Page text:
The UK Financial Services Authority (FSA) has adopted a different stance on over-the-counter derivatives reform to other global regulators, by claiming in a report published last month that some standardised OTC derivatives may not be suitable for central clearing. The comments highlight the confusion over the definition of ‘standardised trades' in different regulatory jurisdictions.
The report, Reforming OTC derivative markets: a UK perspective, published jointly by the FSA and the UK Treasury on December 16, also diverges from regulatory proposals in the US and the European Union (EU) by rejecting the notion that standardised trades should be executed on organised trading platforms.
The UK authorities said they would not support proposals to mandate central clearing because "the clearing of all standardised derivatives could lead to a situation where a central counterparty (CCP) is required to clear a product it is not able to risk manage adequately, with the potential for serious difficulties in the event of a default".
The paper argues clearing eligibility should not be based solely on whether a product is ‘standardised', as it could leave CCPs and the market as a whole exposed to a number of risks. "There are benefits from pursuing greater standardisation in itself, irrespective of whether these products are then cleared or traded on an exchange. This may result in products that may be considered to be standardised, but are still not suitable for CCP clearing as they do not meet other necessary criteria," says the report.
Regulators should decide whether CCPs are able to effectively risk-manage individual products based on criteria including availability of prices, depth of market liquidity and whether the product contains inherent risk attributes that cannot be mitigated by the CCP, the report continues.
However, international regulators have yet to agree on the definition of a standardised trade - a key concern of the FSA and Treasury. "Standardisation will mean little if definitions and practices are applied in one jurisdiction and not another. In order to maximise the possible benefits from standardisation, it is essential that an international agreement between regulators and market participants is reached as to what standardisation means and what is realistically achievable on an asset class by asset class basis," they write.
The FSA and Treasury's definition of a standardised trade appears to contradict current thinking by the European Commission (EC). In its communication, Ensuring efficient, safe and sound derivatives markets: Future policy actions, published on October 20, the EC stated its intention to make central clearing mandatory for standardised derivatives.
In the US, all standardised swaps are required to be centrally cleared. But under the Wall Street Reform and Consumer Protection Act of 2009, passed by the House of Representatives on December 11, a swap will only be considered standardised if a CCP accepts it for clearing and the regulator determines the swap is required to be cleared. The regulator is required to review each swap, or any group, category, type, or class of swaps to determine whether they should be cleared.
The FSA and Treasury's definition implies trades can still be considered standardised even if they are not centrally cleared, whereas the US will only consider a trade standardised if it is centrally cleared. The EU has not come out with any clear indication as to how it will define a standardised trade, although it did state in its October communication that it will work with its partners in the Group of 20 to define which contracts can be regarded as standardised for central clearing.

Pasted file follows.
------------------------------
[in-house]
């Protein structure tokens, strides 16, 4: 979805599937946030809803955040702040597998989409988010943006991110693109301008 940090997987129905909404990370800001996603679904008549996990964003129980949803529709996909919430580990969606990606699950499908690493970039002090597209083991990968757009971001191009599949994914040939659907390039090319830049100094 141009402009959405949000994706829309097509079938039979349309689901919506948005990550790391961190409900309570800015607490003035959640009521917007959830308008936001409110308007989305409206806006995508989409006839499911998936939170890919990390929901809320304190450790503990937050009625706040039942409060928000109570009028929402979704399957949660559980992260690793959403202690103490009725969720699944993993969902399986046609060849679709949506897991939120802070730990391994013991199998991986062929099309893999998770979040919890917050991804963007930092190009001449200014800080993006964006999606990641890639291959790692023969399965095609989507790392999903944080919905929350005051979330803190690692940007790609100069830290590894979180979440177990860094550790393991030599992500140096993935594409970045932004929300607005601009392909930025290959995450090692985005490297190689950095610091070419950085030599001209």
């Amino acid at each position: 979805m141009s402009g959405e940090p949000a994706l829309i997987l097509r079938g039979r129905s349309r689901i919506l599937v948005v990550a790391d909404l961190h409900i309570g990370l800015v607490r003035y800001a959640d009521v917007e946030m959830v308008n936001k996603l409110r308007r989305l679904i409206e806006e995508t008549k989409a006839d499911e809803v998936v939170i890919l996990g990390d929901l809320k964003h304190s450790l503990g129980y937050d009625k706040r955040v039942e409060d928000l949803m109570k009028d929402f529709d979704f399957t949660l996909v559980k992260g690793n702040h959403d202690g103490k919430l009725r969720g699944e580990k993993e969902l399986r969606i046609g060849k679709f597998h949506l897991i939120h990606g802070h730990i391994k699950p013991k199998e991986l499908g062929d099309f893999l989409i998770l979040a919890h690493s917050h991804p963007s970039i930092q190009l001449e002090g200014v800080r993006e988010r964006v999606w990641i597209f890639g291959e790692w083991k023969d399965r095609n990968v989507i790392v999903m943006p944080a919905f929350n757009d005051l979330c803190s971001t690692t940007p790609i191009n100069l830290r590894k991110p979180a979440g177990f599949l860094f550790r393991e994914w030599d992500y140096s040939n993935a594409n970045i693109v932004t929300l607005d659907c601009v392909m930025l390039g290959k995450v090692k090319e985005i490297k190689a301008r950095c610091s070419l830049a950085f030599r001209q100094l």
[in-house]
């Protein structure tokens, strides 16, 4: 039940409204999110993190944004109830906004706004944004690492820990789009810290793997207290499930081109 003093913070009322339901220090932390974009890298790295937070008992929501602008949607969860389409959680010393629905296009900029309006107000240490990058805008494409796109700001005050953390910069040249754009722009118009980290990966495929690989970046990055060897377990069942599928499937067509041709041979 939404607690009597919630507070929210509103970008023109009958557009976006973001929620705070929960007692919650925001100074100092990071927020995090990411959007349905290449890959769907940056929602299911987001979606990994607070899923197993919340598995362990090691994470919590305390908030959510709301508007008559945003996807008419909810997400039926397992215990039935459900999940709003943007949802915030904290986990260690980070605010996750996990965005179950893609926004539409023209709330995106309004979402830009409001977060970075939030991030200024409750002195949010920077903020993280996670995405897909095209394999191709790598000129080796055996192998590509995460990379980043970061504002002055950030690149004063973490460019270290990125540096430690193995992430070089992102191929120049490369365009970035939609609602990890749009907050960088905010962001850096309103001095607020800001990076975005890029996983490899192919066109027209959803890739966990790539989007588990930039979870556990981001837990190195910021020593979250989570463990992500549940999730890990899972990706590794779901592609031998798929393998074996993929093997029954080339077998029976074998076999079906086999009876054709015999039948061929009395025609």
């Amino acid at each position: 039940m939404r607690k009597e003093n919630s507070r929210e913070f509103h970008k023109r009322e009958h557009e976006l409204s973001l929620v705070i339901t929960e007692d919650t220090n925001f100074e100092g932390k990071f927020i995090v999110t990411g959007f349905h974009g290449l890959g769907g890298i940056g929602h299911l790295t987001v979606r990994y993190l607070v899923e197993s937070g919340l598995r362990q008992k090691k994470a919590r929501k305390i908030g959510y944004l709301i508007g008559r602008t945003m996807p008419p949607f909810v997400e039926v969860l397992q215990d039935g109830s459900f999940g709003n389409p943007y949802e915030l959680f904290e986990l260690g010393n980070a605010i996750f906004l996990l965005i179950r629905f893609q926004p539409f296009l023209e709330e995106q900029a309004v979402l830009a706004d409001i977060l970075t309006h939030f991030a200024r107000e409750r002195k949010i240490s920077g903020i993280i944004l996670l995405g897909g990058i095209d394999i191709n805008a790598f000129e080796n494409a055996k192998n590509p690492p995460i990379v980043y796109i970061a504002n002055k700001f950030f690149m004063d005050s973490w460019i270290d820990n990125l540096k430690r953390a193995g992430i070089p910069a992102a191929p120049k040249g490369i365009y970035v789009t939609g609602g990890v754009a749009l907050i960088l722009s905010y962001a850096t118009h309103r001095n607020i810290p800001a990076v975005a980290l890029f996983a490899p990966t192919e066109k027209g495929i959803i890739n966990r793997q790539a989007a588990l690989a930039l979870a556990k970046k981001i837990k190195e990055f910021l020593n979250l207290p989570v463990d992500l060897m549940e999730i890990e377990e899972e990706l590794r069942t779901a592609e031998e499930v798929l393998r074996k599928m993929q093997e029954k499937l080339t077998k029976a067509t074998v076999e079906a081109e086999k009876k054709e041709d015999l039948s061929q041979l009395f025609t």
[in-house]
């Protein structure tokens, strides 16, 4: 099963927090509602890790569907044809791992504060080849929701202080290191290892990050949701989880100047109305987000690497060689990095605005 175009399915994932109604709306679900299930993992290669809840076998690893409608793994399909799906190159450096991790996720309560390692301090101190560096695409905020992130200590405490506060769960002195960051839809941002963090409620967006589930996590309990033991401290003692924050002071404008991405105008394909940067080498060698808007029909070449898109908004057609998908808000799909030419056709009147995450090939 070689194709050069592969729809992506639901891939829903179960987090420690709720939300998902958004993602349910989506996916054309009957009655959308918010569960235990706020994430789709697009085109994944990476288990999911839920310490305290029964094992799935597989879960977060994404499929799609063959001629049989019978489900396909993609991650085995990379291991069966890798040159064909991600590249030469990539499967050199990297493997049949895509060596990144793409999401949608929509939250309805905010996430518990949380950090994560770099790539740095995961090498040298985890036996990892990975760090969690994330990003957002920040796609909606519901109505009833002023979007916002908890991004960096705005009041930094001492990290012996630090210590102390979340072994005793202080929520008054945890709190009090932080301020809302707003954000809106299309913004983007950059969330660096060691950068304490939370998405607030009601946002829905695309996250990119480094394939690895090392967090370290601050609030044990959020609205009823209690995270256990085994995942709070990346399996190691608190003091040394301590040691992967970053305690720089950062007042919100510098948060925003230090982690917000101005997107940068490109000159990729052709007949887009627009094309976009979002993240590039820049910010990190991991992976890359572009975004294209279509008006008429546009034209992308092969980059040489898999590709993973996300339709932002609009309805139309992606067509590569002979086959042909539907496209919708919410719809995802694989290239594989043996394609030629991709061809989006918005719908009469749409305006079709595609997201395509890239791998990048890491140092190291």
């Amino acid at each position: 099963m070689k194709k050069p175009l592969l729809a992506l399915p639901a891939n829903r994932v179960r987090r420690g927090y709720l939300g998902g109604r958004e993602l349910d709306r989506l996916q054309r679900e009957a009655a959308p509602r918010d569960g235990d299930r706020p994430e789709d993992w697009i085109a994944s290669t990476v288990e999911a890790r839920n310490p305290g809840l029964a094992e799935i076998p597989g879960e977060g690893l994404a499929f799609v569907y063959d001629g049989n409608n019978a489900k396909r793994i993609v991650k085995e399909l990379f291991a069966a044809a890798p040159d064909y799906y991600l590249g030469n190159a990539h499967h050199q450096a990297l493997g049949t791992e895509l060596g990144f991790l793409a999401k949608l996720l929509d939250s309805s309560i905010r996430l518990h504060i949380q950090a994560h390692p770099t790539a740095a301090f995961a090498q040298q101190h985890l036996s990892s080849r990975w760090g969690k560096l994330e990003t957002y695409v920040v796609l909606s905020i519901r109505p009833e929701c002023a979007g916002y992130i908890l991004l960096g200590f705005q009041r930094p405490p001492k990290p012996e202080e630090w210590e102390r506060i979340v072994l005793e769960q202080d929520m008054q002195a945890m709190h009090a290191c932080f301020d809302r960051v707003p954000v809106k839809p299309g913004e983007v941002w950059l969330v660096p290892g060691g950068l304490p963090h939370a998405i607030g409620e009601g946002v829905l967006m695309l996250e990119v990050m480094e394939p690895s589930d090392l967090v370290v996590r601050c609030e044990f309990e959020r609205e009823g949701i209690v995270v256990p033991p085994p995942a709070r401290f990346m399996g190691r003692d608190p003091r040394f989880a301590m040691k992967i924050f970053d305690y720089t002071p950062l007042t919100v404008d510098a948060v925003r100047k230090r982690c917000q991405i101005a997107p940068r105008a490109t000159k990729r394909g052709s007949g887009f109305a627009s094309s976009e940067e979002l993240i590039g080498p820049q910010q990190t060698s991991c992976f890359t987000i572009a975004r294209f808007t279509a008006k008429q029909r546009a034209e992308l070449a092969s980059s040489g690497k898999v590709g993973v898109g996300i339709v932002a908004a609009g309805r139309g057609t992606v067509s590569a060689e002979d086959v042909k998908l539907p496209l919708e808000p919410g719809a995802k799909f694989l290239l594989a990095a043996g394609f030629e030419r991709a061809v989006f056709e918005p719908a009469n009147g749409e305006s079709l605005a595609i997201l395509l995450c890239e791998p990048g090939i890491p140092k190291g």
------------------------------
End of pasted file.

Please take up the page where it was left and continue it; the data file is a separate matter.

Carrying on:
The FSA and Treasury state their intent to push for the establishment of an international working group comprising regulators and industry participants, with the aim of agreeing consensus on products that are eligible for central clearing.
The report also focuses on other issues, such as whether non-financial firms should be included in the regulation. Corporate end-users of derivatives have been lobbying for months for exemptions from proposed legislation, which they argue will hamper their ability to hedge and put strain on working capital.
The report accepts that if non-financial firms were forced to clear products, the requirement to post both initial and variation margin would increase costs and introduce an unpredictable liquidity burden.
Similarly, it recognises that a non-financial firm's ability to collateralise exposures in non-cleared trades relies upon its capability to support the operational aspects of the collateral management processes, as well as its ability to meet unpredictable margin requirements. "Not all firms have equal levels of financial and operational resource to dedicate to this function. Therefore, plans for improving the robustness of bilateral collateralisation processes should be structured to ensure any changes are proportionate to the risk of the users and the sector to the system as a whole," says the report.
But it goes on to say regulators cannot be indifferent to the risks posed by non-financial firms, and, as such, a blanket carve-out from the requirements to mitigate counterparty risk within the financial system does not seem appropriate.
This point, in general, tallies with the EC's stance on the matter. The EC made an effort in its October communication to allay the concerns of corporate end-users, but stressed any significant carve-out for non-financial firms could create regulatory loopholes.
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